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Spokane County, employee unions near contract deal

Spokane County and its union employees are moving toward contracts that freeze wages and scale back medical benefits.

Gordon Smith Jr., a staff representative for the American Federation of State, County and Municipal Employees, said he expects most voting on pattern-setting contracts to be complete by the end of the month.

“We are trying to partner with the county to help out in bad times and to minimize the possibility of layoffs,” Smith said.

He said employees also want to help the county maintain services “that our members take pride in providing to this community.”

The tentative agreements may be reopened next year for 2013 wages but not other issues. They involve eight AFSCME locals and a Teamsters local that represents assistant public defenders.

The deals don’t include law enforcement and corrections unions that are nearing the end of one-year wage-freezing contract extensions.

Negotiations recently got under way with those unions, which represent about 435 employees. State law prohibits strikes and allows binding arbitration to settle their contracts if the county can’t come to agreement with them.

According to an employee census in March, the county had 1,903 employees, just 281 of whom were not represented by unions.

One small union group accepted a contract earlier this month that froze wages and cut medical benefits.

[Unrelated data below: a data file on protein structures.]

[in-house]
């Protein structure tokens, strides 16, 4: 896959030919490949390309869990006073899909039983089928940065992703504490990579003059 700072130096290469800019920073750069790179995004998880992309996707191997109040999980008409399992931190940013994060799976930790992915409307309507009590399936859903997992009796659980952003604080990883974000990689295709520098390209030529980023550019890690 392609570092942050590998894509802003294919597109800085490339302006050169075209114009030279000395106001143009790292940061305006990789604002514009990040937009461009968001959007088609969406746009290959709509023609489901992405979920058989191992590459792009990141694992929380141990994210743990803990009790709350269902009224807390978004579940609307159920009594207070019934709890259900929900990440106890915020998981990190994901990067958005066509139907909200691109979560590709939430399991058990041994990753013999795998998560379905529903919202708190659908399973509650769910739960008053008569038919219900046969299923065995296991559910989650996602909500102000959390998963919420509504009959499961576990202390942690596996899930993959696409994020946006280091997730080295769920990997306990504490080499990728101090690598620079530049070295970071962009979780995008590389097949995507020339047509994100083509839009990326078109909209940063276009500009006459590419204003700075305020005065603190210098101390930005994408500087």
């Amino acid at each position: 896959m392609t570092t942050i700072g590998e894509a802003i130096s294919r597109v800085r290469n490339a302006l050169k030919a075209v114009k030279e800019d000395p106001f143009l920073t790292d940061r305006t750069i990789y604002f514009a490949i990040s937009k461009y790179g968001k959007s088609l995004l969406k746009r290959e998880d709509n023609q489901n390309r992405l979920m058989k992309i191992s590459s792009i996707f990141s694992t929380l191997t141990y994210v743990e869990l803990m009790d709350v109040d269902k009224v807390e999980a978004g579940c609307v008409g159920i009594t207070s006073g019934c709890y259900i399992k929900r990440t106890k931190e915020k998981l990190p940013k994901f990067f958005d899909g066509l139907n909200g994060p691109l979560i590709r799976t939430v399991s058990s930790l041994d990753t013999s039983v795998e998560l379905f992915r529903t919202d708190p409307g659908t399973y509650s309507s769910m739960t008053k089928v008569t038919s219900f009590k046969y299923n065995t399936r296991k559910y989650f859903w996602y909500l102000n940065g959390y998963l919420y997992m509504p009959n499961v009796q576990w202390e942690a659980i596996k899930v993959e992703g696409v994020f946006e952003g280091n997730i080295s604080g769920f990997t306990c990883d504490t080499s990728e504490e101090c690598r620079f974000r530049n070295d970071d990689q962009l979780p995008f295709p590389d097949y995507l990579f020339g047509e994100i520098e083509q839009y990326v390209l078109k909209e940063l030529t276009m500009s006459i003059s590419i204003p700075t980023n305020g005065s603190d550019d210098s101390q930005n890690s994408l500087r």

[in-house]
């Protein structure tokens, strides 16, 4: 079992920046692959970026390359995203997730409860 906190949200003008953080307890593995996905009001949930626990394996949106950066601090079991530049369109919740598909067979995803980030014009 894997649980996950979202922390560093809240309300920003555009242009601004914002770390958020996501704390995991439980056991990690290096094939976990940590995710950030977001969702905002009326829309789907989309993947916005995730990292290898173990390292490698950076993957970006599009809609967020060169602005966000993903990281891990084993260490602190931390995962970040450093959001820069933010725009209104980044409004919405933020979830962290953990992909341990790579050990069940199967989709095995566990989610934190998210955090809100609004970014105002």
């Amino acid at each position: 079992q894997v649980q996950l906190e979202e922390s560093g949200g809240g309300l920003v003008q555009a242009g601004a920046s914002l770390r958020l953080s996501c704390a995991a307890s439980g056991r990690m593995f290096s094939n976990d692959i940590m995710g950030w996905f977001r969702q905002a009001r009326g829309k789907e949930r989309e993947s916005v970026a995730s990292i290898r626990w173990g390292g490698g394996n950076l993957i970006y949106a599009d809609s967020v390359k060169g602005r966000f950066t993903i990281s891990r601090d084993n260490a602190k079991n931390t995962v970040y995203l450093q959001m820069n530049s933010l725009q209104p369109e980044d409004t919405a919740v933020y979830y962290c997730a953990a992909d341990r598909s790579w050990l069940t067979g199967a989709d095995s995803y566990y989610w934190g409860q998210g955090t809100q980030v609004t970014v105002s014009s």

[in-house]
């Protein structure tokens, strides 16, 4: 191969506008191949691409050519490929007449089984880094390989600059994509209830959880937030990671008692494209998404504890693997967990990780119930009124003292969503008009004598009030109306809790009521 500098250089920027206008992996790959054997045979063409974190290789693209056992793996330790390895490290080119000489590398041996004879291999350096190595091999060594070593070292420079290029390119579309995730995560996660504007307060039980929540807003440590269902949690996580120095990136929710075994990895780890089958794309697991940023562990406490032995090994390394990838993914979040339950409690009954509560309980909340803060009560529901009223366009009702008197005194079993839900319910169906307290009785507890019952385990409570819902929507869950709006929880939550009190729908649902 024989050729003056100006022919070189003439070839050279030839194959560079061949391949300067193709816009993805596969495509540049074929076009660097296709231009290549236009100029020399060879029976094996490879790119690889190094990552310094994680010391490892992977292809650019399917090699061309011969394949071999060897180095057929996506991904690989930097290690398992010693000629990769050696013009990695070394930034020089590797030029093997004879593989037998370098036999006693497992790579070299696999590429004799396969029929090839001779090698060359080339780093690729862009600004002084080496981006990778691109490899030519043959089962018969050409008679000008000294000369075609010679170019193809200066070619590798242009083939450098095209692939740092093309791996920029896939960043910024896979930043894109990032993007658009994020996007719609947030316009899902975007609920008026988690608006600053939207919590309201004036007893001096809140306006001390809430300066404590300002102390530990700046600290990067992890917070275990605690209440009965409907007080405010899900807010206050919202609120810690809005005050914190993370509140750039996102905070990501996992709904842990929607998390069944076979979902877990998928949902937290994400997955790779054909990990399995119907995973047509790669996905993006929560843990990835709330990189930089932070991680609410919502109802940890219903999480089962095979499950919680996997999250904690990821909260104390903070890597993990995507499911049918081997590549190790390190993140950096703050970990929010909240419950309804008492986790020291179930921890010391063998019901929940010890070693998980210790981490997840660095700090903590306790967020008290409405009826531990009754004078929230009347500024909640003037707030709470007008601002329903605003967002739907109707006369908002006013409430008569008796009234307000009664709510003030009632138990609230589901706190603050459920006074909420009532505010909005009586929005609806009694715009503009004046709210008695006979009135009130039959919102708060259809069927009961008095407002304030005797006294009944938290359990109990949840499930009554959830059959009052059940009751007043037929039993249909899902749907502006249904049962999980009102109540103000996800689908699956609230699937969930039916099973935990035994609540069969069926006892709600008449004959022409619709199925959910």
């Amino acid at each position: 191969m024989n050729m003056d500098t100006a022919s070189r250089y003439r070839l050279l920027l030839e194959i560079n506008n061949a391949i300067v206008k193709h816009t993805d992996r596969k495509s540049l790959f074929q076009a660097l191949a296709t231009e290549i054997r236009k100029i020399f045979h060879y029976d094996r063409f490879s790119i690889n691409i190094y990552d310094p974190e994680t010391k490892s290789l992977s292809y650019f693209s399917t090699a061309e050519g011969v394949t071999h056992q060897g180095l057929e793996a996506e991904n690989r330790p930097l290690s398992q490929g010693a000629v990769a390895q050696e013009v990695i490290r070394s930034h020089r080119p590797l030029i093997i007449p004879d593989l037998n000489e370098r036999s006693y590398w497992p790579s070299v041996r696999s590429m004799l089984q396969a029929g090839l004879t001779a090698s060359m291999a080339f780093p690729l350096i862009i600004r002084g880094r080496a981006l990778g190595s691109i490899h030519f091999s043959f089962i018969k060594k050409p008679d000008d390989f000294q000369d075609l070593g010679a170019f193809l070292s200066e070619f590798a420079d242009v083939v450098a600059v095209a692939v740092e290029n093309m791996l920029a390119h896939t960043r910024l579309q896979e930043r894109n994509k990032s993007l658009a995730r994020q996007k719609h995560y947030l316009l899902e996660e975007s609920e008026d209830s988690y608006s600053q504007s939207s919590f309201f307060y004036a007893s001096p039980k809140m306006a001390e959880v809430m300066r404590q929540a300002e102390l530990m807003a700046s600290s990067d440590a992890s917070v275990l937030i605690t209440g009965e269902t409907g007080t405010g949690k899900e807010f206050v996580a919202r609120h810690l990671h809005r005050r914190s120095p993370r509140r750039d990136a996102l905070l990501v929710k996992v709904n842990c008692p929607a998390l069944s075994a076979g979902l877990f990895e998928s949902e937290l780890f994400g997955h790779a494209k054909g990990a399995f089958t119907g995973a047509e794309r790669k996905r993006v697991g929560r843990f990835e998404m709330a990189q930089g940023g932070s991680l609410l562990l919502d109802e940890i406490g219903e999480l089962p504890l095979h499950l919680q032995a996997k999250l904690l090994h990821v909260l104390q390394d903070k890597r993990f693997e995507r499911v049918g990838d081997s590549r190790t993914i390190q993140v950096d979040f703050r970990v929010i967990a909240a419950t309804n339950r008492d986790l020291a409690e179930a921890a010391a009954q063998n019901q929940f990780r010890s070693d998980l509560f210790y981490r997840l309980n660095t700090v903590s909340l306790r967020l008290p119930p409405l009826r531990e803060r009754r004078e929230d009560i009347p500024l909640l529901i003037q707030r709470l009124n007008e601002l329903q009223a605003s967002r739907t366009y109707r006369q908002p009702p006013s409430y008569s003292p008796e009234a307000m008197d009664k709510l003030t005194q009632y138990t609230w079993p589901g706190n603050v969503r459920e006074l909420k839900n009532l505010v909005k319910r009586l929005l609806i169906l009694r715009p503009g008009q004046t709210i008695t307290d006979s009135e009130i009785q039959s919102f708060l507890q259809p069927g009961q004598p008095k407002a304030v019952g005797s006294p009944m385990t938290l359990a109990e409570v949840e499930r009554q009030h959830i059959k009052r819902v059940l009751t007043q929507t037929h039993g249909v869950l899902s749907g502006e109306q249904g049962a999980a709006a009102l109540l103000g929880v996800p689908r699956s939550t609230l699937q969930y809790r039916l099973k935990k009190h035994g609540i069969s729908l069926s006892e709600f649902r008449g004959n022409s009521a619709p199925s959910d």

Three other unions – representing about 175 engineers, deputy prosecutors and road supervisors – have been through unsuccessful mediations. County labor relations director Tim O’Brien is awaiting their response to final offers.

All of the tentative or approved contracts include two new medical and dental packages that county commissioners imposed on themselves and other nonunion employees in June.

The new plans will reduce benefits and nearly triple some premiums by requiring employees to pay 5 percent of their own medical and dental insurance premiums and 10 percent of the cost for family members.

Currently, employees pay nothing for personal coverage and just $60 a month for full family coverage.

County officials estimated earlier this year that employee costs would range from about $31 a month for individuals to about $170 for family coverage.

Even so, the new premiums remain attractive in comparison to those in the private sector.

A Kaiser Family Foundation survey of this year’s rates for private and nonfederal public medical plans showed workers are paying $74.90 a month on average for personal coverage and $333 for full-family coverage.

Rising medical premiums added $1.8 million to this year’s $139.3 million general fund budget.

County officials estimated in June that rate increases might cost all county funds – including roads, utilities and other special funds – about $2.5 million next year if left unchecked.

Budget Director Bob Wrigley said the new plans would roughly offset the projected increase if all county employees subscribe.


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